After recovering from COVID-19, some patients are left with chronic, debilitating pain, numbness or weakness in their hands, feet, arms and legs due to unexplained nerve damage. A new Northwestern Medicine study shows how advanced imaging technology can pinpoint what may have caused patients’ nerve damage and help determine the best course of treatment.
“Let’s say you have numbness in your fingers. That might actually be due to problems in your neck, elbow or wrist, and the best way to figure it out is with an MRI or ultrasound,” said lead author Dr. Swati Deshmukh, assistant professor of radiology at Northwestern University Feinberg School of Medicine and a Northwestern Medicine radiologist. “We offer advanced imaging that shows even really, really small nerves, which helps us localize where the problem is, assess the severity and suggest what might be causing it."
This is the first known publication to summarize how these advanced imaging techniques can help physicians identify and treat nerve damage in COVID-19 patients. The study was published December 1 in the journal Radiology.
Two new causes of nerve damage
Previous research from Northwestern and Shirley Ryan AbilityLab found COVID-19 patients can experience nerve damage after being flipped onto their stomachs (prone positioning) in the ICU as a life-saving measure to help them breathe. This new paper demonstrates how advanced imaging aids this cohort of patients as well as two additional patient cohorts with COVID-19-related nerve damage:
- Secondary to an inflammatory immune response that attacked the nerves or
- From a hematoma (when blood collects outside of the blood vessels).
“Similar to how the body’s immune response attacks the lungs in severe COVID cases, some patients have an immune response that affects their nerves,” Deshmukh said. “Another group of patients developed hematomas as a complication from the blood thinners they were treated with when they had COVID.
I want physicians and patients to be aware of the diagnostic options available due to recent innovations in technology, and inquire if advanced imaging might be right for them.[/quote]Deshmukh said she hopes the findings will raise awareness of this imaging technology.
“I have to wonder if there are physicians out there who are seeing these otherwise young, healthy patients, and they don’t know exactly what’s wrong and they’re thinking, ‘What am I supposed to do for patients with post-COVID pain and weakness?’” Deshmukh said. “I want physicians and patients to be aware of the diagnostic options available due to recent innovations in technology, and inquire if advanced imaging might be right for them.”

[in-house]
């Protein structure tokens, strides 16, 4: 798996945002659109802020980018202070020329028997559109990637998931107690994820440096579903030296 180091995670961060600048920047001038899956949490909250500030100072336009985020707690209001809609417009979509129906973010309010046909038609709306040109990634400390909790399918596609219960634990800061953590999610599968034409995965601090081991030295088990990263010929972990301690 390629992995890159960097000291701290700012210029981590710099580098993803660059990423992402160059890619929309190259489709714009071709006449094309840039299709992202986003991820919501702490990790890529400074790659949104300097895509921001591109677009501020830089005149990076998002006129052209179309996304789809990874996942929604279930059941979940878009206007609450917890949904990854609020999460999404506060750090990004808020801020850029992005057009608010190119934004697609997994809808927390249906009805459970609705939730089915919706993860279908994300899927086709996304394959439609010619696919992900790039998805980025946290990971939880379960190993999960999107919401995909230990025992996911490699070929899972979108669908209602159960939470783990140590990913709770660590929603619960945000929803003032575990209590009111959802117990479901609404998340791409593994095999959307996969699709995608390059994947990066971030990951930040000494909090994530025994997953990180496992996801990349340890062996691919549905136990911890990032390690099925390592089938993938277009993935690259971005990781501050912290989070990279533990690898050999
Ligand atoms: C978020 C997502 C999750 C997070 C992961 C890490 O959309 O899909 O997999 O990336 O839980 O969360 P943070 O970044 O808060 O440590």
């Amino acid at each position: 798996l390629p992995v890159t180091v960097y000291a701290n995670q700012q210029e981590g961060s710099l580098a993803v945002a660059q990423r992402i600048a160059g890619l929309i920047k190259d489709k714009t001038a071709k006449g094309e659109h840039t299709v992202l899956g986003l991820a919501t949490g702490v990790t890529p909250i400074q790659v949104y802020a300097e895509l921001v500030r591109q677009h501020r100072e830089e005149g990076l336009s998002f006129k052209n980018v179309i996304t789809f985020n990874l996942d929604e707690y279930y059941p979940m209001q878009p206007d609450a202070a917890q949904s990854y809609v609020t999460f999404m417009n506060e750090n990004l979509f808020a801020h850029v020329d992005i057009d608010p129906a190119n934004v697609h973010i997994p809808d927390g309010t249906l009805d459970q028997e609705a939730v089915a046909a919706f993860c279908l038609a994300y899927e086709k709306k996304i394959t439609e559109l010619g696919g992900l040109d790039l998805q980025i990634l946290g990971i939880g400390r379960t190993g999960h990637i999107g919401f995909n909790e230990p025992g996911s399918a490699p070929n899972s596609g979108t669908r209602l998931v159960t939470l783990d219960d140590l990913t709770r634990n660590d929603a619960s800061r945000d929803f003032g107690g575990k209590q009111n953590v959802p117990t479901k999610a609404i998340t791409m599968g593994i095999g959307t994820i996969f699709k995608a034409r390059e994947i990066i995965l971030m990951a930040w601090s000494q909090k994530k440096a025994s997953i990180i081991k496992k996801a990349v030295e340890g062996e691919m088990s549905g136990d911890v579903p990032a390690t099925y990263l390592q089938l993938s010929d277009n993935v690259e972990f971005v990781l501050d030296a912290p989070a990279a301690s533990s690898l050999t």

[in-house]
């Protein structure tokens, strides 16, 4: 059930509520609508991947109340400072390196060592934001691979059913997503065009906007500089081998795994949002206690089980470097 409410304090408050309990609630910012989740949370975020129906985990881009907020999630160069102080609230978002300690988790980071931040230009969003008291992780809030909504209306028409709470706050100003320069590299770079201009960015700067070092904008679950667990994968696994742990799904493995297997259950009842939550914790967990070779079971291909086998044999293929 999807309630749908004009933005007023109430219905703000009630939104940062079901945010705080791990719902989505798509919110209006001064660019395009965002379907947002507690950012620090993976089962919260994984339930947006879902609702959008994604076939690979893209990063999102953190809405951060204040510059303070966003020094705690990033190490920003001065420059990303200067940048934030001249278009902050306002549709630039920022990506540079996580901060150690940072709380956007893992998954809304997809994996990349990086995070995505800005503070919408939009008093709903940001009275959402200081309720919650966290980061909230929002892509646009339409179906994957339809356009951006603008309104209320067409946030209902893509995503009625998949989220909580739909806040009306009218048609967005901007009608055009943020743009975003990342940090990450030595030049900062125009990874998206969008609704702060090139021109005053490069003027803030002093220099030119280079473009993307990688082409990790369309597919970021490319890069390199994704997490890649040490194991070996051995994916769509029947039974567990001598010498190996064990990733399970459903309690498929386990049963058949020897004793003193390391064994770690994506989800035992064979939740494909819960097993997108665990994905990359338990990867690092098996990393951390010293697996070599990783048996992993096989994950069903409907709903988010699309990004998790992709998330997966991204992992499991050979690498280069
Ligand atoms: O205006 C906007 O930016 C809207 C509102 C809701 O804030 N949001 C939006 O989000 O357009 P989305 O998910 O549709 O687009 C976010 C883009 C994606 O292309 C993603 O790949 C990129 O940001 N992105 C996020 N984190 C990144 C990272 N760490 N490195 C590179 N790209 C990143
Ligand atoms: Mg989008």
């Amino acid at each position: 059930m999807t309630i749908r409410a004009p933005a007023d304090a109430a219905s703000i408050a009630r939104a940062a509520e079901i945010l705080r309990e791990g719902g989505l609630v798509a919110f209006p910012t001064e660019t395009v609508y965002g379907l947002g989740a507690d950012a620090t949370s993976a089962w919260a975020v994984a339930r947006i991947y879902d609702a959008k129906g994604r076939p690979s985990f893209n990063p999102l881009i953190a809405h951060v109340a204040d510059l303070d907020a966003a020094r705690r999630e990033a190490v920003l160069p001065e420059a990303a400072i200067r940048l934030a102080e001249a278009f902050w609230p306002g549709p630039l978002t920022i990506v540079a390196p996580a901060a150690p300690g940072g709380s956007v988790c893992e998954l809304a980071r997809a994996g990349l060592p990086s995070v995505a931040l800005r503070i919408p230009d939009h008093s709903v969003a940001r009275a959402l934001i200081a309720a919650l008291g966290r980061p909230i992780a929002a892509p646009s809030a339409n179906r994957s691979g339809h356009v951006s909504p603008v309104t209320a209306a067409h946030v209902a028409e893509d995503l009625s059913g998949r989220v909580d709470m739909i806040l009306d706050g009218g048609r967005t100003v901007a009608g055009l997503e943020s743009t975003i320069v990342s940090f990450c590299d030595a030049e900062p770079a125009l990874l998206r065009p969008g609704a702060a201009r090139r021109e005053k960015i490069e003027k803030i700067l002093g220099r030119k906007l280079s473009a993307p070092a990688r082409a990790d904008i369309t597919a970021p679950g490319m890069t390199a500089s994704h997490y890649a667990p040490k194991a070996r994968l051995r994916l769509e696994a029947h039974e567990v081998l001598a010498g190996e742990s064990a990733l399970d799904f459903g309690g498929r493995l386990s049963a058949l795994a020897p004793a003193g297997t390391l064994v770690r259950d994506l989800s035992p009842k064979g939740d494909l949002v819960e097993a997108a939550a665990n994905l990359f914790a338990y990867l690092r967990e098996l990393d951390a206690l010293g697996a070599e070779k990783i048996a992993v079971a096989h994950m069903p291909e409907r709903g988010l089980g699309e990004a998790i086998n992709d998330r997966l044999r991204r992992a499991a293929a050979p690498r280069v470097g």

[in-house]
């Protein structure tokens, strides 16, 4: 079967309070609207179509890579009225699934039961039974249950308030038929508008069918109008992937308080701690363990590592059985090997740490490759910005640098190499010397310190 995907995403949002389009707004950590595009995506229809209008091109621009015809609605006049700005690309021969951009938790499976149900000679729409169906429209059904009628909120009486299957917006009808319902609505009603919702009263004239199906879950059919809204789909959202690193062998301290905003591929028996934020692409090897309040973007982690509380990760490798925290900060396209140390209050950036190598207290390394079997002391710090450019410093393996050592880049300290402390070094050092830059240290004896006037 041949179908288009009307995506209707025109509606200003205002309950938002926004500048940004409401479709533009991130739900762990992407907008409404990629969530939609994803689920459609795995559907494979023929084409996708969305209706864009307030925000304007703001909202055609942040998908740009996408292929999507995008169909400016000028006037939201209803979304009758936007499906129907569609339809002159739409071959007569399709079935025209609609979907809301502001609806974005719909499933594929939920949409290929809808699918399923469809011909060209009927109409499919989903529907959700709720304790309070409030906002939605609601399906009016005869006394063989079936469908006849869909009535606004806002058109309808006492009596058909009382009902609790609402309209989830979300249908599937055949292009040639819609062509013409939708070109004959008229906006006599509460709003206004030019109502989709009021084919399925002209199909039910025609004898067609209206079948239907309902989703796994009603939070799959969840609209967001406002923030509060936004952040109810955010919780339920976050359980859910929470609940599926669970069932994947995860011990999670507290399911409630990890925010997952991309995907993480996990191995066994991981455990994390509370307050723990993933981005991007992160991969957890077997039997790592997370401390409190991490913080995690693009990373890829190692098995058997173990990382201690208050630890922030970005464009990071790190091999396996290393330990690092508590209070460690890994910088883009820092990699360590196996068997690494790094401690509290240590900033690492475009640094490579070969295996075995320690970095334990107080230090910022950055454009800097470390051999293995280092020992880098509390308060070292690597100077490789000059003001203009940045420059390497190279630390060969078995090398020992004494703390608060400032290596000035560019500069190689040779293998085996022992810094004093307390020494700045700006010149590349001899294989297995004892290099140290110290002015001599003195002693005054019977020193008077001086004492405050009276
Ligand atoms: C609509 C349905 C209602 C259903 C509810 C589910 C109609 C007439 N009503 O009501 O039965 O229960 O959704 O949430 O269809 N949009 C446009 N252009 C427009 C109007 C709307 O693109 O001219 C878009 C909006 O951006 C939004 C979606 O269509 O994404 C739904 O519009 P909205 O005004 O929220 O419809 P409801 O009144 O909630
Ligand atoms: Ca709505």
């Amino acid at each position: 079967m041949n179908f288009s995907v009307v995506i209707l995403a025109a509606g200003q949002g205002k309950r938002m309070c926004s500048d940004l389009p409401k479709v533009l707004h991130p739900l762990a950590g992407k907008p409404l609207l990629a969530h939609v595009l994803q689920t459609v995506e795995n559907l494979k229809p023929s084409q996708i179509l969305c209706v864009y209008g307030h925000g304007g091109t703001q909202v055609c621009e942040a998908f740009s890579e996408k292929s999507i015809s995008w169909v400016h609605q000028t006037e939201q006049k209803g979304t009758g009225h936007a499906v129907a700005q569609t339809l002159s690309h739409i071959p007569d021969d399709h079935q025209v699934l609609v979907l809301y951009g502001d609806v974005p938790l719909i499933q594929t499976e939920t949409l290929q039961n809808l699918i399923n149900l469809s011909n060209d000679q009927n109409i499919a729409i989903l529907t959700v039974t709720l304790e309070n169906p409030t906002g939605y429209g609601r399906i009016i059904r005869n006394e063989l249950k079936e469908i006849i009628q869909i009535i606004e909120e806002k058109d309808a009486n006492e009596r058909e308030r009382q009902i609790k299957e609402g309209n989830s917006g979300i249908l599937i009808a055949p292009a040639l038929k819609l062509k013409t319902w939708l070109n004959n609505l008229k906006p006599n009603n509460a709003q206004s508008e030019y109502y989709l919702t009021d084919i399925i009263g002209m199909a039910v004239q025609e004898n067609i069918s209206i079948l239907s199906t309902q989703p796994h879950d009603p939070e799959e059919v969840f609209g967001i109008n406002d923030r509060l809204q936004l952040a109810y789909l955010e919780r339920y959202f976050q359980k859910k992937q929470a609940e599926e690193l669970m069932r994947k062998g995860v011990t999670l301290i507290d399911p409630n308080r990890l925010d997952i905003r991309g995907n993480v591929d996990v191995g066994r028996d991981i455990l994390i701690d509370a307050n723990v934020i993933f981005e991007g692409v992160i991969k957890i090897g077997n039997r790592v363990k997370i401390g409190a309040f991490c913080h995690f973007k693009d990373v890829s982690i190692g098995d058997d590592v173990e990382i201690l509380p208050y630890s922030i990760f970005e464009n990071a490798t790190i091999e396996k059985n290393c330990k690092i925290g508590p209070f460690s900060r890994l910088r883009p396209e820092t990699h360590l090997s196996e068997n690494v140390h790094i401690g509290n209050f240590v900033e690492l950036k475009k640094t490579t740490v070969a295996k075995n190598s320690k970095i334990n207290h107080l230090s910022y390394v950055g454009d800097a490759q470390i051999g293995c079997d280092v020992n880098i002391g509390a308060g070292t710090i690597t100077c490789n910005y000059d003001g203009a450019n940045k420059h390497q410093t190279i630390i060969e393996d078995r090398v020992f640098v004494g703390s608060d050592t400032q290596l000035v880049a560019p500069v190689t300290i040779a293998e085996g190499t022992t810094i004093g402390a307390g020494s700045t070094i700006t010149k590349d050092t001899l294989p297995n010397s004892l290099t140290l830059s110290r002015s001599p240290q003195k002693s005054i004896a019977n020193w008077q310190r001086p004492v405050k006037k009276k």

How the technology works
The imaging described in the paper includes ultra-high-resolution ultrasound and MR neurography (MRI of peripheral nerves, which impact the arms and legs). They can help localize where a patient’s problem is, show the severity of nerve damage, how many nerves are affected and if the nerve damage also has impacted the muscles.
The advanced ultrasound technology is new, portable, less expensive and can sometimes be even better at detecting nerve damage than MRI, Deshmukh said. Ultrasound also can be performed on patients who are unable to tolerate MR imaging.
Guiding treatment decisions
If imaging technology discovers nerve damage caused by stretch injury because of prone positioning, Deshmukh said, that patient may be referred to a physician who specializes in rehabilitation or peripheral nerve surgery. If imaging finds nerve damage due to an inflammatory response, the patient may be better served by seeing a neurologist. If imaging reveals nerve damage from a hematoma, blood thinner medications would have to be adjusted immediately and the patient may even have to see a surgeon.
For COVID-19 patients and survivors with neuromuscular complications or “long-hauler” symptoms, imaging can help reveal the problem and guide further treatment.
All patients in the study had tested positive for COVID-19.
Other Northwestern study authors include Dr. Colin K. Franz , Dr. Jason H. Ko, Dr. James M. Walter and Dr. Igor J. Koralnik from the departments of physical medicine and rehabilitation, neurology, plastic and reconstructive surgery, and pulmonary and critical care, respectively.